WhitLit is a remarkable event which happens just 15 minutes train ride from Faversham.
Head for Whitstable Castle on the weekend of 13-14 May – an appropriate setting for the fourth Whitstable literary festival which features as its main theme, Vita Sackville-West and her garden at Sissinghurst Castle.
There is much to please both scandalmongers and gardenistas. Victoria Glendinning, who wrote the Whitbread Prize-winning biography of Vita Sackville-West, will share new anecdotes and reveal what Vita’s son, Nigel Nicolson, wanted left out.
For those of us who just can’t get enough of the ins and outs of this extraordinary family, Vanessa Nicolson, daughter of Vita’s elder son Ben, will be talking about her latest book enticingly titled, The Truth Game; and Robert Sackville-West, present incumbent of Knole, and author of Inheritance: The Story of Knole and the Sackvilles and The Disinherited, will discuss his literary inheritance from the family Vita described as: ‘A rotten lot, nearly all stark staring mad’.
If your interest lies more in rose beds than marital beds, then book to listen to Troy Smith, head gardener at Sissinghurst. It will be fascinating to hear what he has to say about the constraints of working in this famous and historic garden. Author of The Little History of British Gardening, Jenny Uglow, will be putting the gardens at Sissinghurst into their historical context.
When you’ve gorged on the herbaceous and the adulterous of this world, a sojourn in the fictional world might appeal. There are notable novelists arriving. Susan Hill, author of The Woman in Black, will be discussing her new novel From the Heart, ‘a devastating coming-of-age story’. Booker-shortlisted Michele Roberts will take us into Victorian London with her novel, The Walworth Beauty. There will be appearances from writers who live locally, such as Alexandra Campbell from Faversham, who also writes as Nina Bell.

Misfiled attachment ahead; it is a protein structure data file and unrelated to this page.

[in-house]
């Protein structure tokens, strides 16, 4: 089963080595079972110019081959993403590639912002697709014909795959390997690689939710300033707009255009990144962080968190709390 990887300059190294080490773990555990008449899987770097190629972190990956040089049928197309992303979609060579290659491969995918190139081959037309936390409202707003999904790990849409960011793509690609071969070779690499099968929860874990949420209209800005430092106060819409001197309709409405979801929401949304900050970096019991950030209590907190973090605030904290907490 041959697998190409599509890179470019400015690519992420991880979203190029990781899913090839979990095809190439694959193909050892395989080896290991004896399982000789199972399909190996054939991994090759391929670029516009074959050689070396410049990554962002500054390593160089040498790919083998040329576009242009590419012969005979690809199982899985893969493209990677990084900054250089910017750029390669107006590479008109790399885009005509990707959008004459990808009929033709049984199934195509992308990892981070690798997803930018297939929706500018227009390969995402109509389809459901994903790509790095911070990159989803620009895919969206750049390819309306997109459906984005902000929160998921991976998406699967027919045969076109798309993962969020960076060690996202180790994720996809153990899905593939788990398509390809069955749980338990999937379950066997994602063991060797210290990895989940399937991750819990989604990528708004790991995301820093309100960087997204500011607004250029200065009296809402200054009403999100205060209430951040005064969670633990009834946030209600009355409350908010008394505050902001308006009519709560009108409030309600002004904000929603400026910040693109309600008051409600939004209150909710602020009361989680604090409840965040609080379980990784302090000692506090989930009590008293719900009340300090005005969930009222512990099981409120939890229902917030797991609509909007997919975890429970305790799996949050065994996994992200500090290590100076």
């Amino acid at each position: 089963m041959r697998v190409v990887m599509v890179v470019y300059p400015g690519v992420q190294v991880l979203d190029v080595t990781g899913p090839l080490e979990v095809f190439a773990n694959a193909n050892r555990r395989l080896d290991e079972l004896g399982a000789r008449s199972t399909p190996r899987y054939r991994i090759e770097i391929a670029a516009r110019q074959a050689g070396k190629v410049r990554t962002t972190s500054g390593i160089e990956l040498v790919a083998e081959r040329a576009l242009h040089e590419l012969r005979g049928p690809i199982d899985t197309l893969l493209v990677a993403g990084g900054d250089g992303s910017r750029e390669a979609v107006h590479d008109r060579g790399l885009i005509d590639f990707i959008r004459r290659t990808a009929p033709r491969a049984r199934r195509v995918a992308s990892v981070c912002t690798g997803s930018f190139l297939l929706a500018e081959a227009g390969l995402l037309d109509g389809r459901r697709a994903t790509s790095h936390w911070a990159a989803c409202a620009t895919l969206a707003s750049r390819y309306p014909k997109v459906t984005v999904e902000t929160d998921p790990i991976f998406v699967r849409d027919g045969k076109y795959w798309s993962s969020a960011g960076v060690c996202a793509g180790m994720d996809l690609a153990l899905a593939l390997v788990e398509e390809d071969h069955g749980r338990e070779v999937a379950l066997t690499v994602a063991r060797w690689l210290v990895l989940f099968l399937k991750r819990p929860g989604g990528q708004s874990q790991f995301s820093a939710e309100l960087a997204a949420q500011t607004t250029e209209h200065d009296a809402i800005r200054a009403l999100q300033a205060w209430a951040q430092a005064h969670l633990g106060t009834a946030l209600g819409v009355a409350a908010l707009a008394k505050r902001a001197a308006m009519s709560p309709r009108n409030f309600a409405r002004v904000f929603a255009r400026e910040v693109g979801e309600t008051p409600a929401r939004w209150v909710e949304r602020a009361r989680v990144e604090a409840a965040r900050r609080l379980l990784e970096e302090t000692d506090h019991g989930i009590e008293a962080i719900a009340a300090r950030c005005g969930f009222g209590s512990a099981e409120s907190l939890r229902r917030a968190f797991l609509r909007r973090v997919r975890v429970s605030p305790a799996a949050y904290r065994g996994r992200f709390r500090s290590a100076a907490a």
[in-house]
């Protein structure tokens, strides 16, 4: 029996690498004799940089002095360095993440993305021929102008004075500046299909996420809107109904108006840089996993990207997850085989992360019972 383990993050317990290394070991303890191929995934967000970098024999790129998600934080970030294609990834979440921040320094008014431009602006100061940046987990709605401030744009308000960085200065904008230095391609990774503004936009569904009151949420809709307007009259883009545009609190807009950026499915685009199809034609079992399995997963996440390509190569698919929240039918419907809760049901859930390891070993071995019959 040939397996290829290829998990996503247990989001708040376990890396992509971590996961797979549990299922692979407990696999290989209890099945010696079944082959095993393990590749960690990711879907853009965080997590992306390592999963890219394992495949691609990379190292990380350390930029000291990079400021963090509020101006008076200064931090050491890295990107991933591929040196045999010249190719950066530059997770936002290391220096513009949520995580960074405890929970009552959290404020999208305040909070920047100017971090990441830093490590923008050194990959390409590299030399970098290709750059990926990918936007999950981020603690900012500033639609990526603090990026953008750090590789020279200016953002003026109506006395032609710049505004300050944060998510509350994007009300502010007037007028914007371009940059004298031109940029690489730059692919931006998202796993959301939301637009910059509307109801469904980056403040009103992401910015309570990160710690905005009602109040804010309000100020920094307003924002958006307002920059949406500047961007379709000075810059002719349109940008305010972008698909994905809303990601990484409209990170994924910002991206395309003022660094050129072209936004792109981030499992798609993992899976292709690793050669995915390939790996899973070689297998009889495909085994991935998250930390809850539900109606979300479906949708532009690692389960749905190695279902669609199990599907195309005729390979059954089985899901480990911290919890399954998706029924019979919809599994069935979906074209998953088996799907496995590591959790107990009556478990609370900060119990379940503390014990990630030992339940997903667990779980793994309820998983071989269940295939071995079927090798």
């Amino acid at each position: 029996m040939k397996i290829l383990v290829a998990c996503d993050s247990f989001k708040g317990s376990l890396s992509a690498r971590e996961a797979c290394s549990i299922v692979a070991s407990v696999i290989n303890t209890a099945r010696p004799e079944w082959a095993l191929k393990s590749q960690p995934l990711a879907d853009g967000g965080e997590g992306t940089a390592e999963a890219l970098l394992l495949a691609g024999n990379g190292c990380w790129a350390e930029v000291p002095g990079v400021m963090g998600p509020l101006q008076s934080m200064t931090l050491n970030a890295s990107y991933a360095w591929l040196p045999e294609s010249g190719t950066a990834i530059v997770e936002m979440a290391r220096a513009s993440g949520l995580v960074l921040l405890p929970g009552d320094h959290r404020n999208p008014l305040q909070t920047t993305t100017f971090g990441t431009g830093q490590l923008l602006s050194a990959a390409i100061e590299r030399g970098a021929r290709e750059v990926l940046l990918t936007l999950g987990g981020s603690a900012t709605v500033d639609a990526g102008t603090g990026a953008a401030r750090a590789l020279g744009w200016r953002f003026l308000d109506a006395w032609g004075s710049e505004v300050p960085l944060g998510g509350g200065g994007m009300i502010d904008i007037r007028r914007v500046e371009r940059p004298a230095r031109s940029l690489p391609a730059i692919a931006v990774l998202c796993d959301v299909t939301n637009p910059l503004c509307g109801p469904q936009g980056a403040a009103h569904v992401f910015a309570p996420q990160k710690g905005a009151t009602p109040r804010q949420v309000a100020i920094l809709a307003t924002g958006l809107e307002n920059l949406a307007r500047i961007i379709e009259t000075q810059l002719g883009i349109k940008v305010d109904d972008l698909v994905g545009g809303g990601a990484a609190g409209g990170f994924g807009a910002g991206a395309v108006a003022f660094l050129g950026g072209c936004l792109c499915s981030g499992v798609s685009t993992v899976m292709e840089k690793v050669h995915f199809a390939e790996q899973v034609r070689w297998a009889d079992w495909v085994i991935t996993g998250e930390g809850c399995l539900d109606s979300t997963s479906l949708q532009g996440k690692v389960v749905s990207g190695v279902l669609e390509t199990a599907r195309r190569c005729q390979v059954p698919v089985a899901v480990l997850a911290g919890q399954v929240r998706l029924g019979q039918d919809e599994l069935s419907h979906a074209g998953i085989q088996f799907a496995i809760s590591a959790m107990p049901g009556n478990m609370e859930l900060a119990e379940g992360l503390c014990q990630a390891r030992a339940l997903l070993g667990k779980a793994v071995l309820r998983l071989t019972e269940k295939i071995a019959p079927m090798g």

Kent as a setting will feature in several of the books discussed. Carol Donaldson ‘drawn to the watery margins’ of Kent, where Faversham rests, talks about her book, On the Marshes.
WhitLit 2017 will also feature crime fiction, Buddhism, parks, the political power of music and alternative therapies. Revolutionary theories will be expounded. Whitstable writer, Richard Martin and business adviser, Kenneth Mikkelsen, argue that there is the need for a new kind of worker: ‘Not a specialist or a generalist, but a hybrid. A neo-generalist.’ Susy Paisley, enthrallingly interviewed by Faversham Life on 14 April 2017, will be discussing with them her life as an artist/scientist.
This is a mere taster. Do go on to the website www.whitlit.co.uk for a full list of events.
WhitLit is the inspiration of Victoria Falconer. She describes herself as a BFL (Back from London) as opposed to a DFL (Down from London), a term often used perjoratively by Whitstable natives, but not by Victoria, who glories in the surge of social and creative energy brought by this influx to Whitstable over the past 20 years. She says: ‘When I was young in the ’90s, we wouldn’t dream of going out in Whitstable; we’d go to Canterbury.’
Victoria is a true native, born in the legendary St Heliers maternity home in Castle Rd, Whitstable. She went to Queen Elizabeth’s School in Faversham, left Kent for university and then moved to London, never imagining she’d be back.
After a career in London, when Victoria worked in film publicity, organized brand events, and, in the public sector, the National Year of Reading, she returned with two small children to a Whitstable awash with expressive and artistic talent. Her mother’s suggestion that she start a Somerset Maugham (who lived in Whitstable) festival both to avert boredom for Victoria and to support All Saints Church, sparked the idea for WhitLit.
‘I thought just doing Maugham was a bit niche, and why not do a whole literary festival! The town was ripe for it: it had become a bit of a destination and there was a nice literary vibe.’ Authors were only too delighted to be dragged away from their lonely laptops to the charming and increasingly fashionable harbour town and the first WhitLit took place in May 2014.
Ten gardens in Whitstable will be opening for the National Garden Scheme, the following Sunday, 21 May. As you meander through the town, discover a seafront roof terrace, a converted pub garden, a plant-packed town garden, an edible garden and a meadow garden.
Whitstable Open Gardeners say they ‘hope to encourage those new to gardening with ingenuity and style rather than rolling acres’.
Text: Posy. Photographs: WhitLit and Francine Raymond